- Lindsey Anderson Beer aims to differentiate her Sleepy Hollow reboot from Tim Burton’s acclaimed movie by staying true to the original source material and exploring unanswered questions.
- While Beer admits her love for Burton’s movie, she is avoiding rewatching it to create her own unique adaptation, focusing instead on researching the real lore and history of the Hudson Valley.
- The Sleepy Hollow reboot has the potential to bring back the air of mystery and go beyond the supernatural elements, delving into the true nature of the Headless Horseman and Ichabod Crane’s fate.
While it remains the more iconic of adaptations, writer/director Lindsey Anderson Beer reveals her goals to differentiate her Sleepy Hollow reboot from Tim Burton’s Oscar-winning movie. Loosely based on Washington Irving’s iconic short story, Burton’s 1999 project starred Johnny Depp as Ichabod Crane as he ventured to the eponymous New York village in order to investigate a series of murders carried out by the mysterious Headless Horseman. The third major adaptation of Irving’s story after the 1922 silent movie The Headless Horseman and animated Disney title The Adventures of Ichabod and Mr. Toad, Burton’s went on to earn largely positive reviews and was a box office smash.
While speaking with TheWrap to discuss her feature directorial debut on Pet Sematary: Bloodlines, Beer offered some insight for her in-development Sleepy Hollow reboot. When asked about whether she was rewatching Burton’s Oscar-winning adaptation in preparation, the writer/director explained she is actually avoiding doing so, wanting to forge her own path, even while expressing her love for the 1999 movie. See what Beer explained below:
Whenever I’m adapting something, if it’s been adapted before on film, I don’t rewatch the movies. You just can’t. I didn’t while making Pet Sematary, I just kept re-reading the books. And it’s the same thing for Sleepy Hollow. I loved the Tim Burton film so much as a kid. I just rewatched it and rewatched it. And the pillars of that story — the romance, the spookiness, the airiness — that lives in my heart. I don’t need to rewatch the film to know that. Certainly, I have been diving into real lore from the Hudson Valley, the origins of the headless horsemen and just doing a lot of research. And also just doing a lot of visual research about, about the era and the area. I went and visited over the summer, actually. You start with the real thing, and then you go where your mind takes you.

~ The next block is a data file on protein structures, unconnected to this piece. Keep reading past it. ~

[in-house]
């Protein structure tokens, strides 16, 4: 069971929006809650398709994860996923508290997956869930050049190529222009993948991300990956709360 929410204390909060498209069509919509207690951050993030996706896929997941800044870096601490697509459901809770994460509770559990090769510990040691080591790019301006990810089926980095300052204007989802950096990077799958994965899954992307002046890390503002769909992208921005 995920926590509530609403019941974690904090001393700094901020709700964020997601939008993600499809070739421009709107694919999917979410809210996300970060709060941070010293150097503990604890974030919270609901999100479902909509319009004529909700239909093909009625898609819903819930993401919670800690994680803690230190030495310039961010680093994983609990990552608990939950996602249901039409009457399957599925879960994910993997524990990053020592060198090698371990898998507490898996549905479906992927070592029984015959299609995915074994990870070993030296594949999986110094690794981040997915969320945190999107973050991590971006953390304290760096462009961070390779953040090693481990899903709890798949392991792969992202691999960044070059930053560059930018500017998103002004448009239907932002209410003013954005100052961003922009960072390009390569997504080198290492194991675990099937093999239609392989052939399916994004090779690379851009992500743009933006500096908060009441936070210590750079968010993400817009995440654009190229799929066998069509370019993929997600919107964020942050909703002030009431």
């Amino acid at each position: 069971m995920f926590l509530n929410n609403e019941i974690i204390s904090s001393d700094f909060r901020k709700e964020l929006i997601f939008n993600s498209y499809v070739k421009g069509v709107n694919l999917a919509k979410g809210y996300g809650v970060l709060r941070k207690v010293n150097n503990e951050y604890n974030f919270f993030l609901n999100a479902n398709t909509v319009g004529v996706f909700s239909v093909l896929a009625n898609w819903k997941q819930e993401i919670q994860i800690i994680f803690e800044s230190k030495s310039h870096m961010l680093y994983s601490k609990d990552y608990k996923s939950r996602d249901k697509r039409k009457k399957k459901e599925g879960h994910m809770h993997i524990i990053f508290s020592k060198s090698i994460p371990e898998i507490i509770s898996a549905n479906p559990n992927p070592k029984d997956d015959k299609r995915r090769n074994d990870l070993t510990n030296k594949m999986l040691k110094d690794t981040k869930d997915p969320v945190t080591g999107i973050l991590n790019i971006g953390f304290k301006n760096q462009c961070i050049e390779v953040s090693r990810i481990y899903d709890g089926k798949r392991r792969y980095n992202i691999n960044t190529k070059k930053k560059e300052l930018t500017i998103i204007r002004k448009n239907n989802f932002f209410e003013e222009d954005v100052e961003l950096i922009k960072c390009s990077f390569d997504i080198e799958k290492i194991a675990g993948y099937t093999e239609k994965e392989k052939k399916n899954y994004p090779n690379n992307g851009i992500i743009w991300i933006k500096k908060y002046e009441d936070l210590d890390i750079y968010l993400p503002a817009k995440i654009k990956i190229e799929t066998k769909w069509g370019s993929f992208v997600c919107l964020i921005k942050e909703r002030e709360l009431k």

How The Sleepy Hollow Reboot Can Separate Itself From Burton’s Classic
Though Irving’s story has been adapted various times in the years since, including the fan-favorite Fox show, few incarnations have fully stayed true to the source material. Burton’s beloved movie deviated from the story in a number of ways, with Crane being changed from a mild-mannered schoolteacher who moves to the town for a job to an eccentric detective investigating a series of murders. It also took a more direct route in portraying the Headless Horseman, turning him into an actual vengeful spirit being controlled by a witch out for revenge for what happened to her family.
Where Burton’s movie was originally envisioned as a low-budget slasher before he was brought on board, Beer’s Sleepy Hollow reboot can take a more unique path to adapting Irving’s work by going back to the air of mystery lingering over the story. The plot ultimately concluded with a heavy implication that the Horseman was nothing more than a local hero who was jealous of the young Katrina Van Tassel showing more favor to Ichabod and decided to play a trick on him in order to scare him away from the town for good, a sequence which still found its way into Burton’s movie.
Even if Beer’s movie stays true to Irving’s story, the Sleepy Hollow reboot doesn’t have to entirely avoid taking a supernatural route to explore the Headless Horseman. The writer/director recently teased her desire to take a similar approach as the recently released Pet Sematary: Bloodlines and explore some of the unanswered questions from the source material, which could very well be whether the legends of the Hessian spirit were actually true, as well as the real nature of Ichabod’s ambiguous fate. However she goes about it, Beer’s desire to do something different from Burton’s classic movie is sure to make it another welcome take on Irving’s story.